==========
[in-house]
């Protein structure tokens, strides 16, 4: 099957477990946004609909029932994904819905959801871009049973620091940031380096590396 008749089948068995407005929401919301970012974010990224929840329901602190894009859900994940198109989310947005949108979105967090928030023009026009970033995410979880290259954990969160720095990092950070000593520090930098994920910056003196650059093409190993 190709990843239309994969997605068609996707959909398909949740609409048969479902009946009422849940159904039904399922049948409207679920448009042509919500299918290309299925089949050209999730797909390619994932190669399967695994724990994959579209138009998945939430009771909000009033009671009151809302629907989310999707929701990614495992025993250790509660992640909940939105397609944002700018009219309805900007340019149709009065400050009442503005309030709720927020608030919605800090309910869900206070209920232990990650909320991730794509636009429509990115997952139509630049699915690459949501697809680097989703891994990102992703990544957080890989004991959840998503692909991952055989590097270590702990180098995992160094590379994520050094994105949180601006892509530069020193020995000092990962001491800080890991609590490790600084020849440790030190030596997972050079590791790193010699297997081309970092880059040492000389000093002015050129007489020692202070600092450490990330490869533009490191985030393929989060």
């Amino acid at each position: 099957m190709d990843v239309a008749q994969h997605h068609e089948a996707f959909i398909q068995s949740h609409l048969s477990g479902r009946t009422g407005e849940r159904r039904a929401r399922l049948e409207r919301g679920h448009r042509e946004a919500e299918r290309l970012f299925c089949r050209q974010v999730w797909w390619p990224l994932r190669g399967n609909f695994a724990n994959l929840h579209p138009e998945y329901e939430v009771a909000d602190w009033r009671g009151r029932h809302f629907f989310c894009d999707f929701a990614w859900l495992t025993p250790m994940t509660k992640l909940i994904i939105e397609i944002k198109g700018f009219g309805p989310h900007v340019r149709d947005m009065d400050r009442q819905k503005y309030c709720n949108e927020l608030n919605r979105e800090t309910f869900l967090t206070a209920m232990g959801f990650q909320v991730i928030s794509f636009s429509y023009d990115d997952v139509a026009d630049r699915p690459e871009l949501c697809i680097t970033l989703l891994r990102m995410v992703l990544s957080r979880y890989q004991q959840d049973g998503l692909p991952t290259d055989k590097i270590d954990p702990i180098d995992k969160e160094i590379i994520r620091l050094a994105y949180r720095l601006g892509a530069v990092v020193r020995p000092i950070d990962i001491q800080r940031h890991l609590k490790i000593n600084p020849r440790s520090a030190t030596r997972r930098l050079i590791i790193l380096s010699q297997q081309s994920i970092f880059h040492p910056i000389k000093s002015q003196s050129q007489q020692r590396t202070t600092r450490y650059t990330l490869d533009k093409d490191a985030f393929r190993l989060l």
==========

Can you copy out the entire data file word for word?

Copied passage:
[in-house]
């Protein structure tokens, strides 16, 4: 099957477990946004609909029932994904819905959801871009049973620091940031380096590396 008749089948068995407005929401919301970012974010990224929840329901602190894009859900994940198109989310947005949108979105967090928030023009026009970033995410979880290259954990969160720095990092950070000593520090930098994920910056003196650059093409190993 190709990843239309994969997605068609996707959909398909949740609409048969479902009946009422849940159904039904399922049948409207679920448009042509919500299918290309299925089949050209999730797909390619994932190669399967695994724990994959579209138009998945939430009771909000009033009671009151809302629907989310999707929701990614495992025993250790509660992640909940939105397609944002700018009219309805900007340019149709009065400050009442503005309030709720927020608030919605800090309910869900206070209920232990990650909320991730794509636009429509990115997952139509630049699915690459949501697809680097989703891994990102992703990544957080890989004991959840998503692909991952055989590097270590702990180098995992160094590379994520050094994105949180601006892509530069020193020995000092990962001491800080890991609590490790600084020849440790030190030596997972050079590791790193010699297997081309970092880059040492000389000093002015050129007489020692202070600092450490990330490869533009490191985030393929989060």
């Amino acid at each position: 099957m190709d990843v239309a008749q994969h997605h068609e089948a996707f959909i398909q068995s949740h609409l048969s477990g479902r009946t009422g407005e849940r159904r039904a929401r399922l049948e409207r919301g679920h448009r042509e946004a919500e299918r290309l970012f299925c089949r050209q974010v999730w797909w390619p990224l994932r190669g399967n609909f695994a724990n994959l929840h579209p138009e998945y329901e939430v009771a909000d602190w009033r009671g009151r029932h809302f629907f989310c894009d999707f929701a990614w859900l495992t025993p250790m994940t509660k992640l909940i994904i939105e397609i944002k198109g700018f009219g309805p989310h900007v340019r149709d947005m009065d400050r009442q819905k503005y309030c709720n949108e927020l608030n919605r979105e800090t309910f869900l967090t206070a209920m232990g959801f990650q909320v991730i928030s794509f636009s429509y023009d990115d997952v139509a026009d630049r699915p690459e871009l949501c697809i680097t970033l989703l891994r990102m995410v992703l990544s957080r979880y890989q004991q959840d049973g998503l692909p991952t290259d055989k590097i270590d954990p702990i180098d995992k969160e160094i590379i994520r620091l050094a994105y949180r720095l601006g892509a530069v990092v020193r020995p000092i950070d990962i001491q800080r940031h890991l609590k490790i000593n600084p020849r440790s520090a030190t030596r997972r930098l050079i590791i790193l380096s010699q297997q081309s994920i970092f880059h040492p910056i000389k000093s002015q003196s050129q007489q020692r590396t202070t600092r450490y650059t990330l490869d533009k093409d490191a985030f393929r190993l989060l």